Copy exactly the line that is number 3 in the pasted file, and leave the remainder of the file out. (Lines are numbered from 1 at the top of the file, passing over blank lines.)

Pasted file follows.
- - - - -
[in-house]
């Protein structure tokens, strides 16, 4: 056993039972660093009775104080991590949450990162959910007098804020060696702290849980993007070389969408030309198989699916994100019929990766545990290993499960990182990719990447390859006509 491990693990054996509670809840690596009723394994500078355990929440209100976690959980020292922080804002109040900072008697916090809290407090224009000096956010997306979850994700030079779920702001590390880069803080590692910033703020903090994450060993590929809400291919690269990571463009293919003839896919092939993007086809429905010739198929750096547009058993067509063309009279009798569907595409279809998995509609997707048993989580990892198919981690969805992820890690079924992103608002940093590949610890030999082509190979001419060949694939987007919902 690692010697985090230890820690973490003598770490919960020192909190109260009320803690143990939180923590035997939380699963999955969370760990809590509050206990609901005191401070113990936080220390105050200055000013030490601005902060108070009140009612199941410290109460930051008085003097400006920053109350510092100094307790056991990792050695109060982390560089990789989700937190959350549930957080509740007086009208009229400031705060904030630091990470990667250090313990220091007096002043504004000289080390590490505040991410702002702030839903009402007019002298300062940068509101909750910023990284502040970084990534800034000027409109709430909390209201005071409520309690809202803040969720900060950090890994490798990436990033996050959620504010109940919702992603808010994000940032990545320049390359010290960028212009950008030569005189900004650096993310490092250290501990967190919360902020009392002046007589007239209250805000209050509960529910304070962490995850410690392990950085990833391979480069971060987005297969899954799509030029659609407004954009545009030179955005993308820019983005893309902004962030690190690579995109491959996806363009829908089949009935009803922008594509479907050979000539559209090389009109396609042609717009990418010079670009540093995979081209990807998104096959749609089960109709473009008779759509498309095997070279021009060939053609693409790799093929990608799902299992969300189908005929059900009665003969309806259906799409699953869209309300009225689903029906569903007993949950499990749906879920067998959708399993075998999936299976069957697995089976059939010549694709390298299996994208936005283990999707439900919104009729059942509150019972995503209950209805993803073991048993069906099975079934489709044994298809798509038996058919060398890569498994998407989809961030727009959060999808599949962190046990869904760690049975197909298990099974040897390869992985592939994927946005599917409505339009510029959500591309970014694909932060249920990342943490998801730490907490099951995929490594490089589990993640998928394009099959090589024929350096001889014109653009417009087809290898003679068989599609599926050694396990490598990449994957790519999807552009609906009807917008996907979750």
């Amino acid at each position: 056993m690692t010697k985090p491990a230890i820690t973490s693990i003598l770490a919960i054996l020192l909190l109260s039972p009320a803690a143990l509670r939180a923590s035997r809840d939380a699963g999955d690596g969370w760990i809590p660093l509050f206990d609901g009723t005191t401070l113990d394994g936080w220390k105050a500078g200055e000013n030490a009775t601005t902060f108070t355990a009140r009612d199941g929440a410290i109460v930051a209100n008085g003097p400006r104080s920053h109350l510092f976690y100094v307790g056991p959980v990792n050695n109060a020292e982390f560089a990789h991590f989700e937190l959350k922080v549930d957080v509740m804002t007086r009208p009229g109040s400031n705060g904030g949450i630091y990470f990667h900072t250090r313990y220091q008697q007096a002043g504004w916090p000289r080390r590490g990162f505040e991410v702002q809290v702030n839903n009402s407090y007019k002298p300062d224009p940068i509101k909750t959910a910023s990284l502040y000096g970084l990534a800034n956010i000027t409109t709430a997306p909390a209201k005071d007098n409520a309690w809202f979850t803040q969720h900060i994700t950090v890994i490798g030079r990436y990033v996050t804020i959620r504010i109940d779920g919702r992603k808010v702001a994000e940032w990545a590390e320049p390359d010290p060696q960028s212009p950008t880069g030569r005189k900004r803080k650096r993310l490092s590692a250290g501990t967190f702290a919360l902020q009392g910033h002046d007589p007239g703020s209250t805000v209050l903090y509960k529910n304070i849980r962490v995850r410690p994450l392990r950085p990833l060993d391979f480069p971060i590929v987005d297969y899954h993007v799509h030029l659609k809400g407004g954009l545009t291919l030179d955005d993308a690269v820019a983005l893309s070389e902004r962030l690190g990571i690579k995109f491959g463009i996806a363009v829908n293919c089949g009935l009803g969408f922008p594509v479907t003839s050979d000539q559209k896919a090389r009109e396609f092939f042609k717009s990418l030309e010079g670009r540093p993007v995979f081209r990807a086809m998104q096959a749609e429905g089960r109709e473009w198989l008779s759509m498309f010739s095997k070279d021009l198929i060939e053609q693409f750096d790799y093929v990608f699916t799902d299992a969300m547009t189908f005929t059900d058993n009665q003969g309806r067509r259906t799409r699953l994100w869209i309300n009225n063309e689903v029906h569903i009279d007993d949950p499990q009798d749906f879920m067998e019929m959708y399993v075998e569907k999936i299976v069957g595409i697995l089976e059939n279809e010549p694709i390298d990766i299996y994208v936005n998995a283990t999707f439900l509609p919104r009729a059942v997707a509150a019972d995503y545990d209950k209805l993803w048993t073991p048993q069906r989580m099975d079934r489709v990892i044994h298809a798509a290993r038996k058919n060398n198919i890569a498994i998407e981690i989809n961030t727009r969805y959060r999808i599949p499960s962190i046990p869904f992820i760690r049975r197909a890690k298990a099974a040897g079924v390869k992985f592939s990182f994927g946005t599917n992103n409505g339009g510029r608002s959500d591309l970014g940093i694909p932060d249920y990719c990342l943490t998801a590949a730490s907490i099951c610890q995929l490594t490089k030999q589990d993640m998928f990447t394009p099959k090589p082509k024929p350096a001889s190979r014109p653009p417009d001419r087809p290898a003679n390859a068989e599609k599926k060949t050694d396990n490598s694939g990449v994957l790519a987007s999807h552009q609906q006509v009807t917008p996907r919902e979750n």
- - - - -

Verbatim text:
């Amino acid at each position: 056993m690692t010697k985090p491990a230890i820690t973490s693990i003598l770490a919960i054996l020192l909190l109260s039972p009320a803690a143990l509670r939180a923590s035997r809840d939380a699963g999955d690596g969370w760990i809590p660093l509050f206990d609901g009723t005191t401070l113990d394994g936080w220390k105050a500078g200055e000013n030490a009775t601005t902060f108070t355990a009140r009612d199941g929440a410290i109460v930051a209100n008085g003097p400006r104080s920053h109350l510092f976690y100094v307790g056991p959980v990792n050695n109060a020292e982390f560089a990789h991590f989700e937190l959350k922080v549930d957080v509740m804002t007086r009208p009229g109040s400031n705060g904030g949450i630091y990470f990667h900072t250090r313990y220091q008697q007096a002043g504004w916090p000289r080390r590490g990162f505040e991410v702002q809290v702030n839903n009402s407090y007019k002298p300062d224009p940068i509101k909750t959910a910023s990284l502040y000096g970084l990534a800034n956010i000027t409109t709430a997306p909390a209201k005071d007098n409520a309690w809202f979850t803040q969720h900060i994700t950090v890994i490798g030079r990436y990033v996050t804020i959620r504010i109940d779920g919702r992603k808010v702001a994000e940032w990545a590390e320049p390359d010290p060696q960028s212009p950008t880069g030569r005189k900004r803080k650096r993310l490092s590692a250290g501990t967190f702290a919360l902020q009392g910033h002046d007589p007239g703020s209250t805000v209050l903090y509960k529910n304070i849980r962490v995850r410690p994450l392990r950085p990833l060993d391979f480069p971060i590929v987005d297969y899954h993007v799509h030029l659609k809400g407004g954009l545009t291919l030179d955005d993308a690269v820019a983005l893309s070389e902004r962030l690190g990571i690579k995109f491959g463009i996806a363009v829908n293919c089949g009935l009803g969408f922008p594509v479907t003839s050979d000539q559209k896919a090389r009109e396609f092939f042609k717009s990418l030309e010079g670009r540093p993007v995979f081209r990807a086809m998104q096959a749609e429905g089960r109709e473009w198989l008779s759509m498309f010739s095997k070279d021009l198929i060939e053609q693409f750096d790799y093929v990608f699916t799902d299992a969300m547009t189908f005929t059900d058993n009665q003969g309806r067509r259906t799409r699953l994100w869209i309300n009225n063309e689903v029906h569903i009279d007993d949950p499990q009798d749906f879920m067998e019929m959708y399993v075998e569907k999936i299976v069957g595409i697995l089976e059939n279809e010549p694709i390298d990766i299996y994208v936005n998995a283990t999707f439900l509609p919104r009729a059942v997707a509150a019972d995503y545990d209950k209805l993803w048993t073991p048993q069906r989580m099975d079934r489709v990892i044994h298809a798509a290993r038996k058919n060398n198919i890569a498994i998407e981690i989809n961030t727009r969805y959060r999808i599949p499960s962190i046990p869904f992820i760690r049975r197909a890690k298990a099974a040897g079924v390869k992985f592939s990182f994927g946005t599917n992103n409505g339009g510029r608002s959500d591309l970014g940093i694909p932060d249920y990719c990342l943490t998801a590949a730490s907490i099951c610890q995929l490594t490089k030999q589990d993640m998928f990447t394009p099959k090589p082509k024929p350096a001889s190979r014109p653009p417009d001419r087809p290898a003679n390859a068989e599609k599926k060949t050694d396990n490598s694939g990449v994957l790519a987007s999807h552009q609906q006509v009807t917008p996907r919902e979750n």